Last night, we had standing water on the San Diego highways after continued rain. I slowed 50 or 60 mph on my way home (down from the posted 65 mph that's mostly ignored when it's dry). I was very happy to have the DSC including the traction control and ABS that are a part of it. The DSC took away the slipping and cut into the throttle when the wheels started to slip. For me it's a great benefit for emergencies and wet roads. The rest of the time I don't notice it and I'm very happy Mazda gave us the ability to turn it off.

I did notice the tires getting loose in standing water or floating and believe better tires would help. San Diego is dry most of the time and the worst we see is wet roads. The worst roads are after the first rain when oil and other material mixes with raind and makes roads slippery.

I'd love to have a Subaru Legacy GT or other AWD vehicle but it's rare we need the AWD. For the rare occasions I travel to local mountains all season tires and DSC will be a big help.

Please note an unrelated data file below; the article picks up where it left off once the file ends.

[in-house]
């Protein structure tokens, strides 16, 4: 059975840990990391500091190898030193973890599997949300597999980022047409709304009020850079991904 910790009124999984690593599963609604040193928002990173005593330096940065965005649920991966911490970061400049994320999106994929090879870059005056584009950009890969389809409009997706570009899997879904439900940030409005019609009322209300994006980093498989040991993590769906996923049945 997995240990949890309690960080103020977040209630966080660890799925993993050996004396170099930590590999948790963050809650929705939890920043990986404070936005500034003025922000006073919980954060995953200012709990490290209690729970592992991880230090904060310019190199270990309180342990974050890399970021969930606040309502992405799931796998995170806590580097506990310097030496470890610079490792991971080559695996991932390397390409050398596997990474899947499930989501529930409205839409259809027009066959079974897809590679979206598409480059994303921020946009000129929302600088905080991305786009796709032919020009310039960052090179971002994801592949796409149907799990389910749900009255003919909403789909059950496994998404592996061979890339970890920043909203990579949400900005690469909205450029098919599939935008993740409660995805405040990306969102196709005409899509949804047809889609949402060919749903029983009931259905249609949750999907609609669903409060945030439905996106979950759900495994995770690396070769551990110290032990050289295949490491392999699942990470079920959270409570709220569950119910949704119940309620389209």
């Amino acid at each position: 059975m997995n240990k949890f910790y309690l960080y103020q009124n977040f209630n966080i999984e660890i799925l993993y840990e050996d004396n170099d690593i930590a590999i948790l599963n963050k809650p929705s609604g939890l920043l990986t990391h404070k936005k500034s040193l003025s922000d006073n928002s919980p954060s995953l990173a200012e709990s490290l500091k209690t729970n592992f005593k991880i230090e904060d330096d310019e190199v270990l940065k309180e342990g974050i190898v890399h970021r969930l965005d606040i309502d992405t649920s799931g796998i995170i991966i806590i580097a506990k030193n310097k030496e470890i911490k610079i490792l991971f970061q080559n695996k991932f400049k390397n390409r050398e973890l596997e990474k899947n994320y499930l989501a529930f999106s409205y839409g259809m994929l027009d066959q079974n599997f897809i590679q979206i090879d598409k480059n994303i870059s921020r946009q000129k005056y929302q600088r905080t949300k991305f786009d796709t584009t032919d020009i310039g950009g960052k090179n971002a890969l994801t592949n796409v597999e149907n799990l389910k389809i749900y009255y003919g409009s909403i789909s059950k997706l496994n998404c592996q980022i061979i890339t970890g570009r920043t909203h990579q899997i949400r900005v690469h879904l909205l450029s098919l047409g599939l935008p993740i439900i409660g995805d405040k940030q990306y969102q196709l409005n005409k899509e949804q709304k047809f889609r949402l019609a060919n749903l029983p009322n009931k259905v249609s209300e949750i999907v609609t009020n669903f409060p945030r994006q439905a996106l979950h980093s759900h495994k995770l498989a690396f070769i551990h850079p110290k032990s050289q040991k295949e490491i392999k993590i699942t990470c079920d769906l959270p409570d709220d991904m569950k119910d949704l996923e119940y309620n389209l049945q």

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^ excellent reply!^ Get better tires!

I swapped my stockers with 250 miles on them for Michelin Pilot Exalto A/S. I know they are not a dedicated snow tire but they are still worlds better than the stockers!
Off topic: Is the ride any quieter with the new tires? I'm trying to figure out if the noise in the car is road noise from the tires.

On topic: In normal driving, to include rain coming down so hard I could barely see the stripe on the shoulder, I've never had the DSC kick in. The only time I could get it to activate was by purposely putting the front tires on a patch of ice and gunning it.
 

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Discussion Starter #20
I've been looking at the Michelin Pilot Sport A/S Plus as a replacement for the stock tires. TireRack liked the Michelin Pilot Sport A/S Plus until recently when they started saying other tires were better. The Pirelli PZero Nero All Season is rated higher. However, the Pirelli doesn't come in 205/50/17 and doesn't have a treadwear warranty. The Michelin comes in the 205/50/17 and have a warranty.